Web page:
This is Rob Long with Martini Shot on KCRW.
The first thing an amateur writer does, when he sits down to create a television series, is to figure it all out. He'll map out characters, interrelationships, future story arcs, possible late season developments -– you know, actually create a series.
The first thing a professional writer does, when he sits down to create a television series, is to spend a few hours complaining about what's on television now, why they're not buying anything good, and to try to predict exactly how the project he's about to start thinking about –- or, more accurately, start thinking about thinking about -– is going to fail. At random times during the pilot process, either I or my writing partner will turn to the other and ask, innocently, "Why won't they buy this again?"
Part of the problem, really, is that you can't successfully map out a television series with any real accuracy. The only way to create a series is to write a good pilot script, and hope that you leave enough open-ended relationships – and that's really all you can do: hope; there's no science to it – that could potentially fill the empty lots of real estate called episodes two through two hundred. You build a house on a promising piece of land, and you hope that the house is interesting and roomy and attractive enough that you'll get enough money and enough customers to build the rest of the housing development. There. I've successfully compared the past 17 years of my life to trying to build one of those housing developments called "Pheasant Run Acres" or "Rolling Glen Estates" or "Syndication Rancho Robles" or "The Homes at Advance on Contingent Compensation at Episode 60 Paseo."
When you sit down and work out a series on paper, as amateur writers often do, they call it "The Bible," as in, "Hey! I've got a great series I'm working on. Want to read it? We've got an outline and a bible and everything!"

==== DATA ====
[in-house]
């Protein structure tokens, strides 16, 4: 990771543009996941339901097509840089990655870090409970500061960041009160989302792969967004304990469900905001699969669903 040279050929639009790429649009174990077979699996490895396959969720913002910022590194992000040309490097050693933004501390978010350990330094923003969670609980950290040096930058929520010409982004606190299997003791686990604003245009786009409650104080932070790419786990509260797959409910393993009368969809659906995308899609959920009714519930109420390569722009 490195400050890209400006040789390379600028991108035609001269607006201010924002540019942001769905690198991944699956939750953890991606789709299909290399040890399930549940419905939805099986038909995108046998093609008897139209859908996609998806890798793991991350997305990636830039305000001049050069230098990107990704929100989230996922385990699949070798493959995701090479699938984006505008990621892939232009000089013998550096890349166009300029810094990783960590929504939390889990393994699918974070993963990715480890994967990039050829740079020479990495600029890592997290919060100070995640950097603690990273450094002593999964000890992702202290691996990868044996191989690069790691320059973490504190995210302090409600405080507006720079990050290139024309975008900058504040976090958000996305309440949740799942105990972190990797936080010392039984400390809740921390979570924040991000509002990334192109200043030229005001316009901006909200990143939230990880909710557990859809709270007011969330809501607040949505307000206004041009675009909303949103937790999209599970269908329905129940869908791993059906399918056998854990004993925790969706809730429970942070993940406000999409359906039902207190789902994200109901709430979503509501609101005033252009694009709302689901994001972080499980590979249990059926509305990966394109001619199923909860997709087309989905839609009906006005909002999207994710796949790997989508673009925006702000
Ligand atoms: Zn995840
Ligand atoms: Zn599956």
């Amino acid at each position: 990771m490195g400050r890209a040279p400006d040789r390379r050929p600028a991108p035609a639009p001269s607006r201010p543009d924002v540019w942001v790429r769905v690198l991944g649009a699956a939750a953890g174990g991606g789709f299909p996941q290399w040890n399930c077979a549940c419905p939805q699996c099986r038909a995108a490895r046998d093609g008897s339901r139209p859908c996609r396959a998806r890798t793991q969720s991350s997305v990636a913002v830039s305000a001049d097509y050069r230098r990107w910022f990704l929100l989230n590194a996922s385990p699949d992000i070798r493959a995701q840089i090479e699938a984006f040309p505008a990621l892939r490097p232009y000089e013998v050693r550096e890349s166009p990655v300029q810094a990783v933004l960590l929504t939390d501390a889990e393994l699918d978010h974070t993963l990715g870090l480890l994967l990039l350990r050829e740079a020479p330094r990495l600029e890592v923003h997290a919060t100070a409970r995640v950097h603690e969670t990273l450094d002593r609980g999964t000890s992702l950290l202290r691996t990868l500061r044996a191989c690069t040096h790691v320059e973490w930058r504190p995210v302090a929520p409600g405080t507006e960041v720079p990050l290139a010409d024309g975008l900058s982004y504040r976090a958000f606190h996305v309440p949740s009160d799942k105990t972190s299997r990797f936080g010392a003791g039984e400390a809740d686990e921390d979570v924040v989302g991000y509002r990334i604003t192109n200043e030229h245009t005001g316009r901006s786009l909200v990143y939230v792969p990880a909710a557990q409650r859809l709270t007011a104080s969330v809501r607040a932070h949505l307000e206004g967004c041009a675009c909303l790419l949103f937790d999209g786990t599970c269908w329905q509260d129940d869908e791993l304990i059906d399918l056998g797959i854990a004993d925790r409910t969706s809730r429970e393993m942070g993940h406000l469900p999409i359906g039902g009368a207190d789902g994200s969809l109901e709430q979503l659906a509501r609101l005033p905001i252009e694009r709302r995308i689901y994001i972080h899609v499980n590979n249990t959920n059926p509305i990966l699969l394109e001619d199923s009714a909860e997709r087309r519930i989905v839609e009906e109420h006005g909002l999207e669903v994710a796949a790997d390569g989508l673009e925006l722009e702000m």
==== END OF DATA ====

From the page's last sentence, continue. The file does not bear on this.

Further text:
Meaning, "Hey, I haven't written the script!" Meaning they've convinced themselves that sitting down at the Coffee Bean, or wherever, scheming elaborately about characters and situations and possible future episodes is what counts as writing. But the only thing that counts as writing, unfortunately, is the stuff that goes between Fade In and End of Show, or whatever Final Draft 7 make you put at the top and at the end of a script. It's good to have an outline, of course, and a general idea of where the script should go, and maybe a fleeting thought about the series as a whole, but the truth is, all of the series bibles in the world are useless unless you've got an actual script to go with them, and if you've got an actual script to go with them, you don't really need a series bible, because the only law that really matters in television – and movies, and medicine and love and money – is, more of what works, and not so much of the other thing. No matter what you thought, sitting there at the Coffee Bean, should go into the bible.
The problem is, people often treat their series bible like some people treat the real bible, as the infallible word of God, or the writer, which is a distinction a lot of writers have a hard time making. Once, I was helping a young writer out with a pilot script, and every time I suggested a change, or an adjustment, or mentioned a part of the script that didn't quite pop for me, he answered with a series of objections:
"Yeah yeah, okay, but here's why I need that..."
"Oh yeah okay but yeah see I don't want to go there yet with the character..."
"Yeah yeah but see I kinda like the open ended I mean I kind of like that I don't do that here..."
"Yeah yeah I see what you mean but I',m kinda saving that for like a season one cliffhanger..."
He didn't get to the season one cliffhanger. He was too bible-believing. His was a biblically-centered kind of writing, the kind of writing that works at the Coffee Bean. For a writer, success in Hollywood is all about sitting down and actually writing. A script. In script format. With dialogue and slug lines and everything. To be a successful writer in this business, you need to forget all about the bible, just throw the bible out the window.
As it were. Or, well, maybe not.
That's it for this week. Next week, we'll launch a new media enterprise. For KCRW, this is Rob Long with Martini Shot.